TED Conversations

Patricia Ruvalcaba

This conversation is closed.

How can SOLEs be implemented without causing students to shun necessary but "boring" skills?

I remember when I was in 8th grade and a classmate asked me point-black what was the purpose of geography. Let me tell you, my answer of "so you know the climate of the country you are visiting or where is it" was utter rubish - both to my classmate and to me, but that was the only thing I could think of that she could actually relate to (two months later, she move to New Zealand).
In school, we are taught many things that we may not WANT to know, but that we NEED to know. Examples: grammar, composition, history, geography, mental maths, etc. Also, there are also many subjects for which we know the bare minimum (learnt at school) because we never give ourselves the time to learn about even if we know they are important (not many people actually read their country's constitution) or interesting (ethics, philosophy, art, etc.)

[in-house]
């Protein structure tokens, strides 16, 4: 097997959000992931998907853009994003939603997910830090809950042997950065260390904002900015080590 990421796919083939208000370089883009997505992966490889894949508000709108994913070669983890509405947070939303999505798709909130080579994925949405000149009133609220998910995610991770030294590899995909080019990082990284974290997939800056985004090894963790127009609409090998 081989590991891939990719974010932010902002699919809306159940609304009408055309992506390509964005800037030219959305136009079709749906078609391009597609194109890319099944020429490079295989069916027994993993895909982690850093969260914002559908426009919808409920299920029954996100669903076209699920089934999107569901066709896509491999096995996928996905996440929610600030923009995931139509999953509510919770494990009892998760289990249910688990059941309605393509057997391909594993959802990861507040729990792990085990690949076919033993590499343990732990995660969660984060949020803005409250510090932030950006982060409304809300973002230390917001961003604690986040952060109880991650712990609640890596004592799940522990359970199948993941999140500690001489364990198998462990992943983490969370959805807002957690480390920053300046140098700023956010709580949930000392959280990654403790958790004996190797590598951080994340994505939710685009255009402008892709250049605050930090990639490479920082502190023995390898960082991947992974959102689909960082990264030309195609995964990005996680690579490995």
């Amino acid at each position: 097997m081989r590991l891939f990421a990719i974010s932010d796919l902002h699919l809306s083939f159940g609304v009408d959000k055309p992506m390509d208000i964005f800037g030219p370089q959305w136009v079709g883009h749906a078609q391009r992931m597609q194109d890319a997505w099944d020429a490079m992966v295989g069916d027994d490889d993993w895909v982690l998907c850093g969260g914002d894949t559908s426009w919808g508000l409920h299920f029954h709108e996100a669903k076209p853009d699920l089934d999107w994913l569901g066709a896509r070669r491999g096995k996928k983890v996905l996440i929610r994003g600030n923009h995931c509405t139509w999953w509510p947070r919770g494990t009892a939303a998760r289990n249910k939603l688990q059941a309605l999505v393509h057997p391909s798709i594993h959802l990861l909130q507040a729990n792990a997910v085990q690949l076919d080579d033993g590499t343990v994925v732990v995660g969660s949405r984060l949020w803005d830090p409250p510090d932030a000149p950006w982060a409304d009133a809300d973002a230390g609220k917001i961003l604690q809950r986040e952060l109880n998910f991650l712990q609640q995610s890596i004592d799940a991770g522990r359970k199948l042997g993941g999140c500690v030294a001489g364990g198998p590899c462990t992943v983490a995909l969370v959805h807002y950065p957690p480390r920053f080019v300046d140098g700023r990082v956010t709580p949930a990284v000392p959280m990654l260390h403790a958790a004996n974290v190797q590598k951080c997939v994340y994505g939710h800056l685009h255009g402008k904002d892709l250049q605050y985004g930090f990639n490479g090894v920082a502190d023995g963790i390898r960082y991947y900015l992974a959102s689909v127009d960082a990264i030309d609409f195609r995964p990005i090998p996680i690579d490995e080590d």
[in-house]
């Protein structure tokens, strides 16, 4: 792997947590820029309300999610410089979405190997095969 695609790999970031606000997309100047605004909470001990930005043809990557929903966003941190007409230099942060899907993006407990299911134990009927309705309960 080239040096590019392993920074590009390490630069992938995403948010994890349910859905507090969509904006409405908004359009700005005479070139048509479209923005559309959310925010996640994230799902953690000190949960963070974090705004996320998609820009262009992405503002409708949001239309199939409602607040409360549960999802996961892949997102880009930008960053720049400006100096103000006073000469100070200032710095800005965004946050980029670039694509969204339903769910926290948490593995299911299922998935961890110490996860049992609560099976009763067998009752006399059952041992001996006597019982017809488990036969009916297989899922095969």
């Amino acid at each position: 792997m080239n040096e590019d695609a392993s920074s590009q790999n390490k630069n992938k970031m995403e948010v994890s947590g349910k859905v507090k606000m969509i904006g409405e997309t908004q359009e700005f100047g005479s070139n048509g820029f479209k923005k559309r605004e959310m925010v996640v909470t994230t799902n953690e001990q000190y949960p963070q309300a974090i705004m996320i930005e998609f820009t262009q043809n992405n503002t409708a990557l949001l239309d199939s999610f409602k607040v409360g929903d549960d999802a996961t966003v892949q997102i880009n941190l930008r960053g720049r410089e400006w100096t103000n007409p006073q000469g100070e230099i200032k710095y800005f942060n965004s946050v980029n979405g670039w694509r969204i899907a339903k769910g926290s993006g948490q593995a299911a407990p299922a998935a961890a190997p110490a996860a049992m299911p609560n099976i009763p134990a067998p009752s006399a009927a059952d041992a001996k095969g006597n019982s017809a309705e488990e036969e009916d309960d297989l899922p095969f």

So... how ca SOLEs include these subjects without going against their principle (learning through self-motivation, not through imposition)


Showing single comment thread. View the full conversation.

  • Mar 23 2013: I can't tell you the difference between a noun and a pronoun but that didn't stop me from writing. Through reading I learned what a "good" sentence should look like. Many stories are set in other parts of the world, in different periods. Think of Aladdin, The Emperor's New Clothes, The Secret Garden, Rikki Tikki Tavi... the list goes on. I believe the part you are missing is that all subjects interconnect. Humans do not learn one thing at a time. We exist on an ever sliding scale of knowledge. The most important skill any of us will ever have is knowing how to look for what we don't know without shame.

Showing single comment thread. View the full conversation.